Friday, August 30, 2019

The Book You Have to Read: “Meet Me at
the Morgue,” by Ross Macdonald

(Editor’s note: This 160th entry in The Rap Sheet’s continuing series about great but forgotten books comes from Craig Pittman. A native of Pensacola, Florida, Pittman is an award-winning journalist who covers environmental issues for the Tampa Bay Times. His non-fiction books include Manatee Insanity: Inside the War Over Florida’s Most Famous Endangered Species [2010], The Scent of Scandal: Greed, Betrayal, and the World’s Most Beautiful Orchid [2012], and Oh, Florida!: How America’s Weirdest State Influences the Rest of the Country [2016]. In his last piece for The Rap Sheet, Pittman looked back at Elmore Leonard’s acclaimed 1983 novel, LaBrava.)

Between 1949 and 1976, Canadian native Kenneth Millar, under the pen names “John Ross Macdonald” and “Ross Macdonald,” published 20 mystery novels. (He had previously sent to print four standalones under his real name.) Eighteen of those featured private eye Lew Archer, a more empathetic version of the cynical Southern California P.I. originated by Raymond Chandler. Those books brought Millar great acclaim. He was hailed by critics as the true heir of the hard-boiled tradition first made prominent by Dashiell Hammett and then continued by Chandler. A pair of the Archer novels were made into movies starring a gum-chewing Paul Newman as the gumshoe.

But what about those other two novels? They’re the outliers, the ones that didn’t feature Lew Archer or even mention him in passing. The first one of the two is the one I want to tell you about.

It’s called Meet Me at the Morgue and for my money, it’s Millar’s best novel, with a relentless pace and twisty plot that pulls you in and won’t let go.

The main character and narrator is Howard Cross. He’s not a detective. He’s a probation officer. He’s not based in Los Angeles, like Archer. He lives and works in a small Southern California town called Pacific Point.

One of Cross’ probationers is Fred Miner, a World War II veteran who was convicted of a hit-and-run killing that occurred while he was drunk. Miner, despite his past, now walks the straight-and-narrow. He works as a chauffeur for the richest family in town. But when that family’s 4-year-old child disappears at the same time Miner does, the ex-con is suspected of kidnapping him. Cross, however, is skeptical that Miner would do such a thing.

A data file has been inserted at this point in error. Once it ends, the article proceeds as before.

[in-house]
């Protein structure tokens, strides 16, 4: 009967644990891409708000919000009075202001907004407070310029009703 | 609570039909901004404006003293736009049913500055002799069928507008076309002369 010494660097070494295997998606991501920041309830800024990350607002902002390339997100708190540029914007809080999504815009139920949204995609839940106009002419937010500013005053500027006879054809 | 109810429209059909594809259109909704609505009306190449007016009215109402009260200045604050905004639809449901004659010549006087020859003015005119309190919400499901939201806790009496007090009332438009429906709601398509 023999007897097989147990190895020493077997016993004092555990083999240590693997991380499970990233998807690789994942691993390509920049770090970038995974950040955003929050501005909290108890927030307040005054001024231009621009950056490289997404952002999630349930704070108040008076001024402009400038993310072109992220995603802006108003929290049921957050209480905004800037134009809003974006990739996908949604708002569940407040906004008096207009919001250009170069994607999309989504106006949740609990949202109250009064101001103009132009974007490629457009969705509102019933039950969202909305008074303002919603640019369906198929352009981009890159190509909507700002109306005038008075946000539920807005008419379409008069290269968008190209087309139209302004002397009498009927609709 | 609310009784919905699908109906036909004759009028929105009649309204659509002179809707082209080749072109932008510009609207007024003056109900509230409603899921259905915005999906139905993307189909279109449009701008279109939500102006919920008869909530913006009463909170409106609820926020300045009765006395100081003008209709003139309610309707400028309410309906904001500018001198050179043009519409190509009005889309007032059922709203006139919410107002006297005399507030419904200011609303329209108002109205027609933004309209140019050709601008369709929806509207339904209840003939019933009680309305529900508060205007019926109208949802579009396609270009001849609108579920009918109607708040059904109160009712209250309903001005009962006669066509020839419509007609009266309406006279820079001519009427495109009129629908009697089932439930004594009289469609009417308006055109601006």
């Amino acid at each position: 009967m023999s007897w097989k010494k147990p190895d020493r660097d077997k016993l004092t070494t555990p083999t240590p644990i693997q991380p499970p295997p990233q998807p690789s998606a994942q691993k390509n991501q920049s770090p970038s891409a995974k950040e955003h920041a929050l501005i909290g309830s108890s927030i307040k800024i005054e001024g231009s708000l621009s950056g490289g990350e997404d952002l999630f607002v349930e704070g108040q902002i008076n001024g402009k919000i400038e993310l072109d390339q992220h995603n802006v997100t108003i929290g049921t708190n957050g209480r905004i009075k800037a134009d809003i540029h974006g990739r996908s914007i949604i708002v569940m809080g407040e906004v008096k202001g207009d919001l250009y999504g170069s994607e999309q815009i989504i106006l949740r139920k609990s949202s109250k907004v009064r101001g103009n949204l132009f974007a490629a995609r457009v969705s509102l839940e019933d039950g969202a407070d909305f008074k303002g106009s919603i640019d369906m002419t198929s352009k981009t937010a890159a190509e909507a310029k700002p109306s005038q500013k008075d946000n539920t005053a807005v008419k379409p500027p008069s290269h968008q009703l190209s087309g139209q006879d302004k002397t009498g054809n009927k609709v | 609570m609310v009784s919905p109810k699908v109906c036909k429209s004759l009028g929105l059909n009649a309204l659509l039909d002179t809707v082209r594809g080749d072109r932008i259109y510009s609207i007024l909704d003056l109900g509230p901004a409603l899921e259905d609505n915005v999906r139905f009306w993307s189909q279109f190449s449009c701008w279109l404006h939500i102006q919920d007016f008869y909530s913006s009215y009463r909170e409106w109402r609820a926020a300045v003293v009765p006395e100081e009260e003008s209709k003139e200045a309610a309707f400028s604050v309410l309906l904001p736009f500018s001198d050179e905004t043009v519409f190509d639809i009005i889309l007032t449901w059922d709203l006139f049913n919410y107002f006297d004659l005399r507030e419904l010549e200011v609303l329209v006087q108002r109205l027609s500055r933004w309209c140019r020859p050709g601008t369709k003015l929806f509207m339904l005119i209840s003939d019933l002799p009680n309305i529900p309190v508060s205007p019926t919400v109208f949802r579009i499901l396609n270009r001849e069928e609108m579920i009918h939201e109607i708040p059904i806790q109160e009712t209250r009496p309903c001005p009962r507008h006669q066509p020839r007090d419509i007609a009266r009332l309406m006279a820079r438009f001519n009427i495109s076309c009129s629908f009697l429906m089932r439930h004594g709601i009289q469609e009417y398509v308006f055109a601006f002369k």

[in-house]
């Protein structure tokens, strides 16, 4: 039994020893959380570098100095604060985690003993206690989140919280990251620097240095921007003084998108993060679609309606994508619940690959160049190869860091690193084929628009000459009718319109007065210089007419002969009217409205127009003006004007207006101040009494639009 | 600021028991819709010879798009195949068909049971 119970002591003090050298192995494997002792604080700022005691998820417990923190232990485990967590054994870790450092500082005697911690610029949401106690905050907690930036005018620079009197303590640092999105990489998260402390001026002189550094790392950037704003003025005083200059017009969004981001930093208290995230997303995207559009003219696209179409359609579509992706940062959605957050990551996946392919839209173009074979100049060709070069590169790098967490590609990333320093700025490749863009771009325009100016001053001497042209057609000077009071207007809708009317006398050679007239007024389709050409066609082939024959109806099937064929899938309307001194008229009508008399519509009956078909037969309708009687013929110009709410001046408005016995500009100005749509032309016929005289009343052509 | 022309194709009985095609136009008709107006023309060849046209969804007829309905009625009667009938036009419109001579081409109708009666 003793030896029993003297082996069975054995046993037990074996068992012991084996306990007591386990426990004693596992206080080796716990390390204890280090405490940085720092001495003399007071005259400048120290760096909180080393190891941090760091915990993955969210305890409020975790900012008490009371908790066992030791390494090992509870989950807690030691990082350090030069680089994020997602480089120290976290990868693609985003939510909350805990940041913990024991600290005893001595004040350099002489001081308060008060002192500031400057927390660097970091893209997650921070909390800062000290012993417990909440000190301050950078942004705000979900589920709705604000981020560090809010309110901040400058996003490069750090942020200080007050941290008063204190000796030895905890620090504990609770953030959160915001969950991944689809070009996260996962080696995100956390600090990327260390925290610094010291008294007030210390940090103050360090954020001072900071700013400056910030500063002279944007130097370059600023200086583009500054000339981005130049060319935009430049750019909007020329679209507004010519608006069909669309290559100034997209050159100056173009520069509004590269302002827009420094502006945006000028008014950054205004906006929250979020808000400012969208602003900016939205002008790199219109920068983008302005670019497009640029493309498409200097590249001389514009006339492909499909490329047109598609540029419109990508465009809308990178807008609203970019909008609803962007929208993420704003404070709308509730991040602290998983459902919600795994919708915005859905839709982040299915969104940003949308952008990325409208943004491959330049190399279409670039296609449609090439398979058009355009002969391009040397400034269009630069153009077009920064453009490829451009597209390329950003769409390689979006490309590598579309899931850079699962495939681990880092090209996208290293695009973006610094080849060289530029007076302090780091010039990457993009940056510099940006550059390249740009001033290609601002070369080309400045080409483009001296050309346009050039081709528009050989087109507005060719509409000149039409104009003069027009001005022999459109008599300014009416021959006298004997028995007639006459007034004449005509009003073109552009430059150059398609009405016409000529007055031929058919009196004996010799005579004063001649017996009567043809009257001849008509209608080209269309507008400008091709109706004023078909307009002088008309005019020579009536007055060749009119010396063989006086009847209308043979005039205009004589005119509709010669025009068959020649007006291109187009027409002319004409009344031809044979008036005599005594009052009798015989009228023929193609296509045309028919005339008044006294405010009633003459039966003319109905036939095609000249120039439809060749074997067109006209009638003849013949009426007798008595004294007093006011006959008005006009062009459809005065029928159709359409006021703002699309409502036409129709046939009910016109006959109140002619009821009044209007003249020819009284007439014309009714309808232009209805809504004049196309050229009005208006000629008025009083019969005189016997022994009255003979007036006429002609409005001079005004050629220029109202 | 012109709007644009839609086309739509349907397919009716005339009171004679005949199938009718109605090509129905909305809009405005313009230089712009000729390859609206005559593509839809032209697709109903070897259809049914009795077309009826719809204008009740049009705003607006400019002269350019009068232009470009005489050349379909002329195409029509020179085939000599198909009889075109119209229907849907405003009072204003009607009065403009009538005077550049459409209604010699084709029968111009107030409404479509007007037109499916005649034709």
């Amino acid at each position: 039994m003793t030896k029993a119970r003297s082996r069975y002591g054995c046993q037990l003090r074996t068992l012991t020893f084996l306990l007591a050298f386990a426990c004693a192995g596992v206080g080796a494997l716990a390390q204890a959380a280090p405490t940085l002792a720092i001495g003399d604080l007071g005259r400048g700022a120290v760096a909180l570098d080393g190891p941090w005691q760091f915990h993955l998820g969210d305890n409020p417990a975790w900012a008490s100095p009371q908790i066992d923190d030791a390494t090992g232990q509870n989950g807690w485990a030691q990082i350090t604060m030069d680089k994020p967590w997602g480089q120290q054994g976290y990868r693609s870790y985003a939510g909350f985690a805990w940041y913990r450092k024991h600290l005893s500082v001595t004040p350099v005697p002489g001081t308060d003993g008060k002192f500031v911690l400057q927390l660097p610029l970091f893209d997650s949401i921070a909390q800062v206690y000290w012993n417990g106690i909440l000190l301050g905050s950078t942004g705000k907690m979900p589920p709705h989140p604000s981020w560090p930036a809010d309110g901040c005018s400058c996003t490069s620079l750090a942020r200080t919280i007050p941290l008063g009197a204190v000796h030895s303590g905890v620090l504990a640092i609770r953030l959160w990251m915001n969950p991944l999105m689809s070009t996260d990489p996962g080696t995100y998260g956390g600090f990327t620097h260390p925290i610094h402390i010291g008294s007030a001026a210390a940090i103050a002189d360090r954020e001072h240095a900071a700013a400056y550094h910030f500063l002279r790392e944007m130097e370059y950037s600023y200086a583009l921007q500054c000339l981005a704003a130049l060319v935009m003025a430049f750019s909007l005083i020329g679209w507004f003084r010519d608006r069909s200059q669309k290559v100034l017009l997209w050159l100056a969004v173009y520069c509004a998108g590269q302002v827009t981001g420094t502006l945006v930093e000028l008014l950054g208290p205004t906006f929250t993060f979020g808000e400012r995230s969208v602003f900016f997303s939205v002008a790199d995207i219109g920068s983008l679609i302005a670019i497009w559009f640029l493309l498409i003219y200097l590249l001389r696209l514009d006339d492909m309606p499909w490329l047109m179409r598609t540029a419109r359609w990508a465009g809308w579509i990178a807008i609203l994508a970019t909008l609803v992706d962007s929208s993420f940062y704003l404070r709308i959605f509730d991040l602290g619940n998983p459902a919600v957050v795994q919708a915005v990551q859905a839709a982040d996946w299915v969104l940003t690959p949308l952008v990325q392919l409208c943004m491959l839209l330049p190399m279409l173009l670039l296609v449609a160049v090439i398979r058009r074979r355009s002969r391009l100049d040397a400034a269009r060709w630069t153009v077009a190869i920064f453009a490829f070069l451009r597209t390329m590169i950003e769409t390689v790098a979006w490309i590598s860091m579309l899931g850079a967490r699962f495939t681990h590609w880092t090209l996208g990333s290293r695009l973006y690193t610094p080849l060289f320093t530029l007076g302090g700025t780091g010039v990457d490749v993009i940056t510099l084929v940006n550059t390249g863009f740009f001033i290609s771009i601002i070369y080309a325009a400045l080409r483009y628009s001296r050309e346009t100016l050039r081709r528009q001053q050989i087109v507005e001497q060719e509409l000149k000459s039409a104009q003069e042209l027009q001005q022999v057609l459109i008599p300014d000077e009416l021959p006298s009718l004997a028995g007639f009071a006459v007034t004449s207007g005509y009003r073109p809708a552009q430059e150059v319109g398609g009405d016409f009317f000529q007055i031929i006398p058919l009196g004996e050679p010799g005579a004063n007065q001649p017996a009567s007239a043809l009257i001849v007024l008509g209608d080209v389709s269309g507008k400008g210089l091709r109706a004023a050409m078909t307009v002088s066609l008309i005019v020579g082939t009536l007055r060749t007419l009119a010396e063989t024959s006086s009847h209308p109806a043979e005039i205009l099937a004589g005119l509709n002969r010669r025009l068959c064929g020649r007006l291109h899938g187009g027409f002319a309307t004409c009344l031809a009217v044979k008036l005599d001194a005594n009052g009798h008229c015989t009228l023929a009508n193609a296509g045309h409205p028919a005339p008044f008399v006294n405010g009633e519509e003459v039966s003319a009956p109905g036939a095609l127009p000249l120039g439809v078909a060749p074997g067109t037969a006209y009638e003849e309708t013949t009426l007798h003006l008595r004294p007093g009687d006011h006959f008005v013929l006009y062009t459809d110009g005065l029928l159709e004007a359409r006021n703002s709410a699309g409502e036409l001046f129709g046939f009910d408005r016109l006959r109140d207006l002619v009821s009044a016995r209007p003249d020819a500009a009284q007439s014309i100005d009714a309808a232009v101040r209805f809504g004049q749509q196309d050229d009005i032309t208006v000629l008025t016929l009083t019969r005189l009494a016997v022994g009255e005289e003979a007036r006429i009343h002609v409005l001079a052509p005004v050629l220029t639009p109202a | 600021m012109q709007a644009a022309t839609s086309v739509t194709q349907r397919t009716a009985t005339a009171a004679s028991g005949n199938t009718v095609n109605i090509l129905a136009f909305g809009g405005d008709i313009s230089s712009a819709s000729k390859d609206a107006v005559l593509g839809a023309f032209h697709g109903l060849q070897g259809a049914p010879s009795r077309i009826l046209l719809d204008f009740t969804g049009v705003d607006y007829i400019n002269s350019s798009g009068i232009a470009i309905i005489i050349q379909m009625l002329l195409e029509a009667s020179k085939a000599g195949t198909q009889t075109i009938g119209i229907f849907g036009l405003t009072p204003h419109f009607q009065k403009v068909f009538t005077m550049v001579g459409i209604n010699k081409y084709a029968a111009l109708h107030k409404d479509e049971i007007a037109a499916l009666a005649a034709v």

The boy’s young and glamorous mother won’t hear of going to the police, for fear that the news of this abduction might kill her rich and elderly husband, so Cross begins his own investigation. At first he doubts his own fitness to pursue such a case, as well as his methods. But before long he discovers connections to past misdeeds, and the bodies begin to pile up. Cross becomes a driven man, unable to sit still or catch his breath until he’s figured out the whole scheme.

The themes in this book are similar to those Millar explored with Archer: family members who can’t understand each other, secrets from the past that can’t remain buried, the way thwarted dreams can curdle the heart.

Cross, too, has some similarities to Archer. His voice in recounting this story echoes the private eye’s inflections and nuances. But he’s different, too. He’s not the loner that Archer is. He’s not a freelancer, either. He’s a county employee, with a boss and regular hours. He’s part of a system designed to support society, not a guy looking to shake it up. More importantly, he’s a part of the community, not an outsider stepping in to pry open all the locked doors.

When Millar wrote this book in 1952, he had already produced four successful Archer novels: The Moving Target (1949), The Drowning Pool (1959), The Way Some People Die (1951), and The Ivory Grin (1952). But he was ready for a break from Lew Archer, and ready too for readers to know his real name. According to biographer Tom Nolan, this new book was supposed to be published as a Kenneth Millar novel, not a John Ross Macdonald one. He hoped it would be the first in a string of Cross novels bearing his name, alternating with the Lew Archer books. He even saw possibilities of Cross becoming the centerpiece character of a new TV series, according to Nolan.

Millar spent time at a probation office to research the novel, and also talked to a renowned forensic chemist regarding a crucial clue he hoped to use. But he ended up writing the book under difficult circumstances, recalls Nolan. He suffered from a painful attack of gout that landed him in a rented wheelchair. For months on end, he required constant care from his wife, Margaret Millar, herself a successful mystery novelist.